Nudges to Increase Supplemental Breast MRI Screening

  • Behavior Change,
  • Clinical Transformation
Project Status: In Progress

This project uses patient and clinician directed "nudges" to increase the Breast MRI screening rate for women with extremely dense breasts. Findings of this trial will inform affordable, scalable implementation strategies to promote early breast cancer detection.

Breast density, or the amount of fibrous and glandular tissue in breasts compared to fatty tissue, is a common risk factor for breast cancer. Patients with dense breasts are three to five times more susceptible to breast cancer compared to those with fattier breasts. Additionally, dense breast tissue can hide smaller tumors, leading to less accurate mammography results.

According to the European Society for Breast Imaging and the American College of Radiology, women with dense breasts should seek supplemental MRI screening in addition to mammography. Breast MRI screening rates, however, remain low among women and even lower among racial minorities. To increase follow-up breast MRI rates in women with dense breast tissue, this project evaluates the effects of patient- and clinician-directed nudges on the ordering and scheduling of supplemental breast MRIs.

Across four Penn Medicine mammography sites, researchers are identifying patients with extremely dense breasts and randomizing them into four groups. The control group will receive no nudge, while the other groups will receive either a clinician-directed nudge, a patient directed nudge, or a nudge to both the patient and the clinician. Patient nudges will be sent via text messaging and will contain a message encouraging patients to speak with their clinicians about scheduling a breast MRI. Clinician-directed nudges will be embedded as a note within mammogram result reports or as an Electronic Health Record (EHR) message. Outcomes of the study arms will be measured by assessing whether a clinician orders a supplemental breast MRI for their patient or whether a patient schedules a supplemental breast MRI within 6 months of the nudge. At completion, patients will be assessed to identify barriers and facilitators of the study’s implementation strategies.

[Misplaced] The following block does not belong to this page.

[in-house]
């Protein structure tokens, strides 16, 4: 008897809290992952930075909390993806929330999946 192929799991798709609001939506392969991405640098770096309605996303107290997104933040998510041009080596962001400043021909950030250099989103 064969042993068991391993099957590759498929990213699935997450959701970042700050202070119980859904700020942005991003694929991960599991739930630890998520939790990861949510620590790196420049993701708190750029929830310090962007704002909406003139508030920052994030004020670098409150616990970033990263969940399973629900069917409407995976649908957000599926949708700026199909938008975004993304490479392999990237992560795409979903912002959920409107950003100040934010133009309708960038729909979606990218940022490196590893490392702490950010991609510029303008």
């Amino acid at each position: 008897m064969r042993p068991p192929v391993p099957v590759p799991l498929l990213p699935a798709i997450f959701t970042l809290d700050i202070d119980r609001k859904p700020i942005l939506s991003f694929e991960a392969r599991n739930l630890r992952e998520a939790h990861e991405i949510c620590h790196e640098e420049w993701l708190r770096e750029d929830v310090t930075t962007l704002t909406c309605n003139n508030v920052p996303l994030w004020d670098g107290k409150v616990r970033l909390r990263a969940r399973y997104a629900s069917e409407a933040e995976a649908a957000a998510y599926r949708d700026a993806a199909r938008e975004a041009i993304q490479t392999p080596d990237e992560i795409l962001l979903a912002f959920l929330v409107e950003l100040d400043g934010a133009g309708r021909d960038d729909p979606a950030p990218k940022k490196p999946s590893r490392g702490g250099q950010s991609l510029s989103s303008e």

Findings of this trial will inform affordable, scalable implementation strategies to promote early breast cancer detection. This study also provides the opportunity to determine the effects of nudges overall and to compare effects of clinician-directed nudges and patient-directed nudges. A successful study could provide valuable insights for conducting broader trials aimed at integrating behavioral economics and implementation strategies across various health systems to enhance the utilization of supplemental breast MRIs.

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